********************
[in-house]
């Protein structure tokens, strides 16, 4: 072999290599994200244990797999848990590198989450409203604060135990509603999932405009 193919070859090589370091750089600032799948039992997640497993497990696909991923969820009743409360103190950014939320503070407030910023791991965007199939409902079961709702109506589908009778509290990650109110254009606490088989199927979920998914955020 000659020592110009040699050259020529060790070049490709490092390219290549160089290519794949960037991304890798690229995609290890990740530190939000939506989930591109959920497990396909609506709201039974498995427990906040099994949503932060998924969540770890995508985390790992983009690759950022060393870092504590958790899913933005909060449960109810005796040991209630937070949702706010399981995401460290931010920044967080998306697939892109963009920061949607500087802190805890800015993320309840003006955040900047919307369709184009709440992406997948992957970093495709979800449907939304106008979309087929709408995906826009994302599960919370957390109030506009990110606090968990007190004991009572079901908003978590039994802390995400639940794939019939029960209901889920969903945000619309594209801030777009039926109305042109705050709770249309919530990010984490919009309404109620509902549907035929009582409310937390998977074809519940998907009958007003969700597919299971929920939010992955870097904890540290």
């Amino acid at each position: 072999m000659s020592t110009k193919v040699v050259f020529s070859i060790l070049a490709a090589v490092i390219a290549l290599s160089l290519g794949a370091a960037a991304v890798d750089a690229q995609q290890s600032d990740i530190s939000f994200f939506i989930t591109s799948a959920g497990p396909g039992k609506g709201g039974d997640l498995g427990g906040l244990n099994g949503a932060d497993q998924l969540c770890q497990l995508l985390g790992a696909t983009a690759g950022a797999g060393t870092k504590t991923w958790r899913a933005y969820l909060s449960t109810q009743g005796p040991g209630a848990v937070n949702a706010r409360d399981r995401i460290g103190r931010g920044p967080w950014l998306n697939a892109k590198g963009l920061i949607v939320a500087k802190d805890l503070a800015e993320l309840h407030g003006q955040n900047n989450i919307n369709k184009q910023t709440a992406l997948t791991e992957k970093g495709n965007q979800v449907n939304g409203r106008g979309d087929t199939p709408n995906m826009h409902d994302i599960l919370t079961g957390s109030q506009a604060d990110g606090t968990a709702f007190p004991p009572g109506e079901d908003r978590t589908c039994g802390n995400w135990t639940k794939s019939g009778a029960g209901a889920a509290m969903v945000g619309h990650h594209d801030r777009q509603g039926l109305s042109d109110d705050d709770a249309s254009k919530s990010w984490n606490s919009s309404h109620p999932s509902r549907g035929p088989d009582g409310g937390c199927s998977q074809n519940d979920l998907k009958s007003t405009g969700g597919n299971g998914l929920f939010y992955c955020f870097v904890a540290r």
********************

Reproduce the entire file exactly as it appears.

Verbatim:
[in-house]
């Protein structure tokens, strides 16, 4: 072999290599994200244990797999848990590198989450409203604060135990509603999932405009 193919070859090589370091750089600032799948039992997640497993497990696909991923969820009743409360103190950014939320503070407030910023791991965007199939409902079961709702109506589908009778509290990650109110254009606490088989199927979920998914955020 000659020592110009040699050259020529060790070049490709490092390219290549160089290519794949960037991304890798690229995609290890990740530190939000939506989930591109959920497990396909609506709201039974498995427990906040099994949503932060998924969540770890995508985390790992983009690759950022060393870092504590958790899913933005909060449960109810005796040991209630937070949702706010399981995401460290931010920044967080998306697939892109963009920061949607500087802190805890800015993320309840003006955040900047919307369709184009709440992406997948992957970093495709979800449907939304106008979309087929709408995906826009994302599960919370957390109030506009990110606090968990007190004991009572079901908003978590039994802390995400639940794939019939029960209901889920969903945000619309594209801030777009039926109305042109705050709770249309919530990010984490919009309404109620509902549907035929009582409310937390998977074809519940998907009958007003969700597919299971929920939010992955870097904890540290």
């Amino acid at each position: 072999m000659s020592t110009k193919v040699v050259f020529s070859i060790l070049a490709a090589v490092i390219a290549l290599s160089l290519g794949a370091a960037a991304v890798d750089a690229q995609q290890s600032d990740i530190s939000f994200f939506i989930t591109s799948a959920g497990p396909g039992k609506g709201g039974d997640l498995g427990g906040l244990n099994g949503a932060d497993q998924l969540c770890q497990l995508l985390g790992a696909t983009a690759g950022a797999g060393t870092k504590t991923w958790r899913a933005y969820l909060s449960t109810q009743g005796p040991g209630a848990v937070n949702a706010r409360d399981r995401i460290g103190r931010g920044p967080w950014l998306n697939a892109k590198g963009l920061i949607v939320a500087k802190d805890l503070a800015e993320l309840h407030g003006q955040n900047n989450i919307n369709k184009q910023t709440a992406l997948t791991e992957k970093g495709n965007q979800v449907n939304g409203r106008g979309d087929t199939p709408n995906m826009h409902d994302i599960l919370t079961g957390s109030q506009a604060d990110g606090t968990a709702f007190p004991p009572g109506e079901d908003r978590t589908c039994g802390n995400w135990t639940k794939s019939g009778a029960g209901a889920a509290m969903v945000g619309h990650h594209d801030r777009q509603g039926l109305s042109d109110d705050d709770a249309s254009k919530s990010w984490n606490s919009s309404h109620p999932s509902r549907g035929p088989d009582g409310g937390c199927s998977q074809n519940d979920l998907k009958s007003t405009g969700g597919n299971g998914l929920f939010y992955c955020f870097v904890a540290r």